The protocols TCP and UDP are the two TCP/IP transport layer protocols. There exist some similarities and dissimilarities between the Transmission Control Protocol (TCP) and User Datagram Protocol (UDP).
One of the differences is that TCP is a connection-oriented protocol as it establishes an end to end connection between computers before transferring the data. On the other hand, UDP is a connection-less protocol since it does not determine the connection before sending data. The TCP and UDP protocol present in the Transport Layer of TCP/IP Model.
When we ponder over the layer 3 protocols which work on IP, these are connectionless, unacknowledged and unreliable. Therefore, it would not be possible to provide the guaranteed delivery of the data. This emerged the need for the TCP and UDP protocol, which facilitate the automatic management and deals with the problems like congestion control and flow control.
However, designers also thought to build these abilities directly into the IP as it was before when there was just a single protocol TCP, but all these features were provided at the cost of time and bandwidth. The better solution was to define the two protocols at the transport layer and let the network layer (IP) to take care of elementary data movement on the internetwork.
Thence, the TCP and UDP protocols were developed among which TCP intended to provide a rich set of services or the applications that require those functionalities, which would require some amount of overhead for using it. While the main purpose of UDP was to provide some sort of layer 4 functions but in a simple, easy to use and fast way.
Content: TCP Vs UDP
|Basis for Comparison||TCP||UDP|
|Meaning ||TCP establishes a connection between the computers before transmitting the data||UDP sends the data directly to the destination computer without checking whether the system is ready to receive or not|
|Expands to||Transmission Control Protocol||User Datagram Protocol|
|Connection Type||Connection Oriented ||Connection Less|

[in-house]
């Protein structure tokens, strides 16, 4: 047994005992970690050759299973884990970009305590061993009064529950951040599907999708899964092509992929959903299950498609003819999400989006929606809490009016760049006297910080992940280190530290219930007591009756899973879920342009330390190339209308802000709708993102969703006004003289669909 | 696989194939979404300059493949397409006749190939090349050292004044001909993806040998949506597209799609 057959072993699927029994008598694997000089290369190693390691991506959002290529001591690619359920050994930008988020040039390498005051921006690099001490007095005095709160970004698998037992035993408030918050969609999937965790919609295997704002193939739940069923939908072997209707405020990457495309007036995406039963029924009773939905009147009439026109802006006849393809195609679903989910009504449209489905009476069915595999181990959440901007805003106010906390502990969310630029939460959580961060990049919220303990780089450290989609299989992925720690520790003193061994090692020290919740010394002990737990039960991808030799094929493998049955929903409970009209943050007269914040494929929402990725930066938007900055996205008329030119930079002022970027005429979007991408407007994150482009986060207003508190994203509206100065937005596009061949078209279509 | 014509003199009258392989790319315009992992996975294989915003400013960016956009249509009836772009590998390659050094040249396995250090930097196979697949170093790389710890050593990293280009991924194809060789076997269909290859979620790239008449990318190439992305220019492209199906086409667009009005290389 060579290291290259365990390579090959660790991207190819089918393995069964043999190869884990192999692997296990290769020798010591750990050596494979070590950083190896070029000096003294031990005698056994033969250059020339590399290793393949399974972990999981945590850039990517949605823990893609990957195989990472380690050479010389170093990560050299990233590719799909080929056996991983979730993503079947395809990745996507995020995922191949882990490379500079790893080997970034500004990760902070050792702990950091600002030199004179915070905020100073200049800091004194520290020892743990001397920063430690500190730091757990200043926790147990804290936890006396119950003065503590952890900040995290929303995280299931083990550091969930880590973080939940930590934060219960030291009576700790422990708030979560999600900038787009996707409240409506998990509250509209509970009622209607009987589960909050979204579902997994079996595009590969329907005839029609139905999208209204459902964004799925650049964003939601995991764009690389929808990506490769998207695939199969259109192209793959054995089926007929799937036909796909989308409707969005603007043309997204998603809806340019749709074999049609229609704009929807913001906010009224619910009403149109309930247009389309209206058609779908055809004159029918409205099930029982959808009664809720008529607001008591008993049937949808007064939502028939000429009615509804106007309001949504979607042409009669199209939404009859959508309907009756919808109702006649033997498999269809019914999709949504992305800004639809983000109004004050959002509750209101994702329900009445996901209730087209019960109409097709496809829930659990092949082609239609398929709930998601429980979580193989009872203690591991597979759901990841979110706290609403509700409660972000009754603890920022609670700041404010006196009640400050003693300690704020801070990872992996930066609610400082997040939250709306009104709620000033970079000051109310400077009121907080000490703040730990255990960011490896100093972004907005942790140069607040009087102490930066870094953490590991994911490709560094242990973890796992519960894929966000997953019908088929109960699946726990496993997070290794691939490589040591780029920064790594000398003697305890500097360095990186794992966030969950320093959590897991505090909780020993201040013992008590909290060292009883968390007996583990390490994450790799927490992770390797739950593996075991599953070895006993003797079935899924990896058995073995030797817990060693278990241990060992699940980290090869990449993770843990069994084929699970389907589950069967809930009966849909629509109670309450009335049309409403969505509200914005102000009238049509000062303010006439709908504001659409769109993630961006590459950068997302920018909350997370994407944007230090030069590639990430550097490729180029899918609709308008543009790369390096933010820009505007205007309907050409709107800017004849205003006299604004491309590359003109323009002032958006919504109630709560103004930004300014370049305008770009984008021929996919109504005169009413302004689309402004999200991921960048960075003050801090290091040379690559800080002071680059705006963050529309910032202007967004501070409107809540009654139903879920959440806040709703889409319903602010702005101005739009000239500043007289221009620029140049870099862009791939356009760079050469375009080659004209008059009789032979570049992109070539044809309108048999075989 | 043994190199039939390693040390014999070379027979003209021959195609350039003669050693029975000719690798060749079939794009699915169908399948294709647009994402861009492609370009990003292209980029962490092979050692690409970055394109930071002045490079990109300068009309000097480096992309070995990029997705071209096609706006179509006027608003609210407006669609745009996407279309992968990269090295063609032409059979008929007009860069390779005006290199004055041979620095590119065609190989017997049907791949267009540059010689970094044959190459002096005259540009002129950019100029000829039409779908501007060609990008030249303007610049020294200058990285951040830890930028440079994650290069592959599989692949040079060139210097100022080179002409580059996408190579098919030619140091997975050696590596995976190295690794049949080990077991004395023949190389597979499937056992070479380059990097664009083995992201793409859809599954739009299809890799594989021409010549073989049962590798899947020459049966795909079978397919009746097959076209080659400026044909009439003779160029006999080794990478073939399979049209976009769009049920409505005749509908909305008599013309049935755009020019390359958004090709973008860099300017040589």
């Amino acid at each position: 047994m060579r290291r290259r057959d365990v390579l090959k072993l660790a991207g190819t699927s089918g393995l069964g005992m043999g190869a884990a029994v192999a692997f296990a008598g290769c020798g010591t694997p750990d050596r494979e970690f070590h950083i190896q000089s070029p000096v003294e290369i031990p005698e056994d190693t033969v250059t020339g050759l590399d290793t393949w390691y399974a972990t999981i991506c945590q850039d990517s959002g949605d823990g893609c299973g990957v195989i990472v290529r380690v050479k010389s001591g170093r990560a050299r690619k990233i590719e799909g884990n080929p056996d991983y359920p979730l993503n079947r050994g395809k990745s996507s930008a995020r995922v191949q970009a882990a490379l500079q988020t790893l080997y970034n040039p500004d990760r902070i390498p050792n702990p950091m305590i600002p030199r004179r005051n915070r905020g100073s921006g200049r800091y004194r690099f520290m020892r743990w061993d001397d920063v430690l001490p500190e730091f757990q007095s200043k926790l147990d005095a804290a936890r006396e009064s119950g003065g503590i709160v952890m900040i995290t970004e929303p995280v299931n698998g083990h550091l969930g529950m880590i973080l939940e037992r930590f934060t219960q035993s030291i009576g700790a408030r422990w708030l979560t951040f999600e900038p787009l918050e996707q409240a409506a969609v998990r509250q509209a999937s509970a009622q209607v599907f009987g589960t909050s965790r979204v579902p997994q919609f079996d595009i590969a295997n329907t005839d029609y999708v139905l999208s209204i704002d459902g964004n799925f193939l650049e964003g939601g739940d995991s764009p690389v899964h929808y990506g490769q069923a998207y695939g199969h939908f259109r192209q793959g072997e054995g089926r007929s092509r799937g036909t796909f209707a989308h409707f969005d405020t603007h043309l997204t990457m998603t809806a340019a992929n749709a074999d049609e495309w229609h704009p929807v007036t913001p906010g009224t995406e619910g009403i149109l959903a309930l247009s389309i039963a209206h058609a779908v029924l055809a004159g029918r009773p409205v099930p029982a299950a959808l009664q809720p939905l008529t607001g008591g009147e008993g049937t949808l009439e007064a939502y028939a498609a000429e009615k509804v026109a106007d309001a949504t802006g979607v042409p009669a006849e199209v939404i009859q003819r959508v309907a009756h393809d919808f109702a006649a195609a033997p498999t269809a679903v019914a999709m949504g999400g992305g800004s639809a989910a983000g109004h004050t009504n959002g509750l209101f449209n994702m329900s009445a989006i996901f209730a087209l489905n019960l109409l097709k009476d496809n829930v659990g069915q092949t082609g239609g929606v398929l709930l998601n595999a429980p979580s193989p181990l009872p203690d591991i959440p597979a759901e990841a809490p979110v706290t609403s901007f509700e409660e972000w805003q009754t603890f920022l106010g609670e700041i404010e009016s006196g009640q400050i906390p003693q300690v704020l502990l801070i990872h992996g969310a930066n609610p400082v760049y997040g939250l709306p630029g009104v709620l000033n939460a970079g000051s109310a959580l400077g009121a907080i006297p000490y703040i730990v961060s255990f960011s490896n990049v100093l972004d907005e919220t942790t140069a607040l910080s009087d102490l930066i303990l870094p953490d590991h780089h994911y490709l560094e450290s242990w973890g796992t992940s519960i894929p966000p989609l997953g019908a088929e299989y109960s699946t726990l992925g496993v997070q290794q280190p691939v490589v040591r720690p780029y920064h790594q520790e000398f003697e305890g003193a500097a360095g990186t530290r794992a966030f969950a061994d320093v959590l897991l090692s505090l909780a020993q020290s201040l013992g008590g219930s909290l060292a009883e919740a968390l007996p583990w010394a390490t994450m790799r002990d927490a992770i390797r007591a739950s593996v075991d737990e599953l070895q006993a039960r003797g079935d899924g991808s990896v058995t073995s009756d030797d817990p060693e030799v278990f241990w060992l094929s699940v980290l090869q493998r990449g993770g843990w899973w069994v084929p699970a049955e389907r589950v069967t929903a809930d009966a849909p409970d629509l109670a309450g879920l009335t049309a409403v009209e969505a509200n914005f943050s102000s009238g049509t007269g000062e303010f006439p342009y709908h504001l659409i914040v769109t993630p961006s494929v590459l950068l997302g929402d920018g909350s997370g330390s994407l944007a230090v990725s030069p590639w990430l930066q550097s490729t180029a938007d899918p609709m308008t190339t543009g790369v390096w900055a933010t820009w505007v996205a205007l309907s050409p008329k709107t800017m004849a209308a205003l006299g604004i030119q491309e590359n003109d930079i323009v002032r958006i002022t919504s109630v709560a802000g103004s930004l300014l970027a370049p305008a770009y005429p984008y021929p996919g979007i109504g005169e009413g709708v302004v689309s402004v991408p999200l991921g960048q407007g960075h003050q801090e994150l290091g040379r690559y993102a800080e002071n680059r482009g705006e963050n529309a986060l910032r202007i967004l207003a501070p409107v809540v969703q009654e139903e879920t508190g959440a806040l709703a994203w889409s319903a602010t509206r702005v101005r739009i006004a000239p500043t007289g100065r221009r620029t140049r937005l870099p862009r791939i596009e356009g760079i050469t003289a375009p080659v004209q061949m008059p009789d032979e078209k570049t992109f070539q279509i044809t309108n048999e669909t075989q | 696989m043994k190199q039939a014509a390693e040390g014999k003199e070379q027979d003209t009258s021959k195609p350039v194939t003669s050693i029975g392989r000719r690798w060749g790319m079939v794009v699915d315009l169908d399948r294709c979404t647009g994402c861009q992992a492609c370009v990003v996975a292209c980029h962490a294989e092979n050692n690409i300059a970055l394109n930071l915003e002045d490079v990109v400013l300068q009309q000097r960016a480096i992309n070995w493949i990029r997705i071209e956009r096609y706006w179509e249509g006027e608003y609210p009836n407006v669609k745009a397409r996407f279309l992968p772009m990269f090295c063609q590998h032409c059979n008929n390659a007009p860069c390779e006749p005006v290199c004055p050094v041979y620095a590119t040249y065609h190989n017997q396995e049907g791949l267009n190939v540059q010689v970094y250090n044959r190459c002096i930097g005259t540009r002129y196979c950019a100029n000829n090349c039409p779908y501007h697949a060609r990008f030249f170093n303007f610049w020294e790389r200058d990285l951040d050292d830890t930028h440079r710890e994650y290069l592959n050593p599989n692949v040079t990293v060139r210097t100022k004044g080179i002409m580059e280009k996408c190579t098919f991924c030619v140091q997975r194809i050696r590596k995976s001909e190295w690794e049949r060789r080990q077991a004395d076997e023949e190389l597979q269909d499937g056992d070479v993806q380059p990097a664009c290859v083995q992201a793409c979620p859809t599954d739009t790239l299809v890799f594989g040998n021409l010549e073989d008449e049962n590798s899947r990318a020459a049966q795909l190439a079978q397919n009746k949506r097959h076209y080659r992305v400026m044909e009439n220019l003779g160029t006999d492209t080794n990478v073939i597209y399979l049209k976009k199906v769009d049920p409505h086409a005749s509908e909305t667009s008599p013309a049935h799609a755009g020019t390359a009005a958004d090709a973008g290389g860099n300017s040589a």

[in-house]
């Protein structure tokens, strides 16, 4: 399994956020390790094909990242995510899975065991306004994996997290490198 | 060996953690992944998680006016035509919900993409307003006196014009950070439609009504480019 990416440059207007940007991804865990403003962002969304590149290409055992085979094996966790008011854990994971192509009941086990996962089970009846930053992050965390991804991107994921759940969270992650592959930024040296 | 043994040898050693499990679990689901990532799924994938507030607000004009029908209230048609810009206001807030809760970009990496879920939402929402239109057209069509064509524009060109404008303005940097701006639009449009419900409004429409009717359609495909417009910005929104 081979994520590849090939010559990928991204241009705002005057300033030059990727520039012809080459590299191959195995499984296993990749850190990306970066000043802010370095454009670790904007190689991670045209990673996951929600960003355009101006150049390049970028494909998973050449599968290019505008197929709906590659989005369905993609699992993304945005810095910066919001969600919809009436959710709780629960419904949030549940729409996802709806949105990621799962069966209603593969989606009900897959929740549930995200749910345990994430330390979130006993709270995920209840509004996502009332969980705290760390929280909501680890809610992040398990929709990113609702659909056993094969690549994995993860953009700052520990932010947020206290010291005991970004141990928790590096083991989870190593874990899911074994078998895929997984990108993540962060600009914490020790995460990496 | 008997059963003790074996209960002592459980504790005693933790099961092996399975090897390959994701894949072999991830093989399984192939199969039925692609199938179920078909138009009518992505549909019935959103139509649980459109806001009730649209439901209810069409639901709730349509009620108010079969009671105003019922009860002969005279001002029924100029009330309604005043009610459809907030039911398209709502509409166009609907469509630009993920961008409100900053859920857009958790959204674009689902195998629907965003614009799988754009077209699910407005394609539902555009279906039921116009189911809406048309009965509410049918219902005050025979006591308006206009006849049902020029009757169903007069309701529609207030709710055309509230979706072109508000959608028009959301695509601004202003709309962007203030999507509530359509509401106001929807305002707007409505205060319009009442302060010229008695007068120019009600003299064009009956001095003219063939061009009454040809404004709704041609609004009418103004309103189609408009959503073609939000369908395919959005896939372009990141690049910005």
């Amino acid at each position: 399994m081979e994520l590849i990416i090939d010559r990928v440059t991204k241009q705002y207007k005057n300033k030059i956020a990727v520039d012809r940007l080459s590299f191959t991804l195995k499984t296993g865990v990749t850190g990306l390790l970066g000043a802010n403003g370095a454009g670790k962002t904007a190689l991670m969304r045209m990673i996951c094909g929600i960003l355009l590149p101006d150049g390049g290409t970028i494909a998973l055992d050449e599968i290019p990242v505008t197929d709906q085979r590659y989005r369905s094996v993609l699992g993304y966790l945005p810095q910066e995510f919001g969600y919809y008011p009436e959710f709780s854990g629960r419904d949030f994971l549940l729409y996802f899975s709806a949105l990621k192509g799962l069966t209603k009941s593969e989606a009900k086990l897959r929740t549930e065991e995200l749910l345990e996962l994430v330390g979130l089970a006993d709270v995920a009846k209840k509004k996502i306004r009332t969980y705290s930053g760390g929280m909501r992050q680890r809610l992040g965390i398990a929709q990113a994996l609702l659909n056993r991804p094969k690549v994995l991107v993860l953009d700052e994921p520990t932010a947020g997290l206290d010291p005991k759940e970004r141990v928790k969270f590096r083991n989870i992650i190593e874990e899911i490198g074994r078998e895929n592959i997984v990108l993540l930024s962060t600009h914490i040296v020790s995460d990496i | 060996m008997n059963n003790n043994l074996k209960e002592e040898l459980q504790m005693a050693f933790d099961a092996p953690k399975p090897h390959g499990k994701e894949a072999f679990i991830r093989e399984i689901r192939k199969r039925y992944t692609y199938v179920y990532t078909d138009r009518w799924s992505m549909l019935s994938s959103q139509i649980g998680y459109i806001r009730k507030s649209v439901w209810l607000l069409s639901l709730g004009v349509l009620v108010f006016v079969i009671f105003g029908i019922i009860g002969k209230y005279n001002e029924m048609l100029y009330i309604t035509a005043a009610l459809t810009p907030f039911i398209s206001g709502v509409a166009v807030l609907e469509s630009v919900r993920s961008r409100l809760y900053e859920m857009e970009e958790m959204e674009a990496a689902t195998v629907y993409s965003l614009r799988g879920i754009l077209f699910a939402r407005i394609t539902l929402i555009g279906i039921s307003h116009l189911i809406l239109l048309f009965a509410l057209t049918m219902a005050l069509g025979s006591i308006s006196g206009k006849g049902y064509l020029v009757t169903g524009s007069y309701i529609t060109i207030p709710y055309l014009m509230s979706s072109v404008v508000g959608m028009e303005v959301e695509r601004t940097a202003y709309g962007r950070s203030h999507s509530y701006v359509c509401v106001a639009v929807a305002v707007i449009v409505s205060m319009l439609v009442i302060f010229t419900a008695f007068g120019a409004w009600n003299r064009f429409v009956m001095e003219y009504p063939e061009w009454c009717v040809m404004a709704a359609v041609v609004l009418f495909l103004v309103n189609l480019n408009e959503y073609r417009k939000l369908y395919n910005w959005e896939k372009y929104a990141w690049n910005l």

|Header Size||20 Bytes ||8 Bytes|
|Acknowledgement||It takes acknowledgement of data and has the ability to retransmit if the user requests.||It neither takes acknowledgement, nor it retransmits the lost data.|
|Protocol connection setup||Connection-oriented, the connection must be established prior to transmission||Connectionless, data is sent without setup|
|Data interface to the application||Stream-based||Message-based|
|Retransmissions||Delivery of all data is managed||Not performed|
|Features provided to manage the flow of data||Flow control using sliding window protocol||None|
|Overheads||Low but greater than the UDP||Very low|
|Data quantity suitability||Small to moderate amounts of data||Small to enormous amounts of the data|
|Implemented over||Applications where reliable transmission of data matters.||Application where data delivery speed matters.|
|Applications and protocols||FTP, Telnet, SMTP, IMAP etcetera.||DNS, BOOTP, DHCP, TFTP etcetera.|
Definition Of TCP
TCP or Transmission Control Protocol is a connection-oriented protocol, found in the transport layer of the TCP/ IP Model. It establishes a connection between source and destination computer before starting the communication. TCP is highly reliable, as it uses the 3-way handshake, flow, error and congestion control.It makes sure that the data sent from the source computer are received accurately by the destination computer. If in case, data received is not in the proper format, then TCP retransmits the data. In TCP, transmissions are handled using the sliding window system which helps in detecting the acknowledged transmission and automatically retransmit it.
Functions performed by TCP
- Addressing/multiplexing – Higher-layer application processes are determined through using TCP ports. This layer mainly multiplexes the data received from the various processes and sends data with the help of the underlying network layer protocol.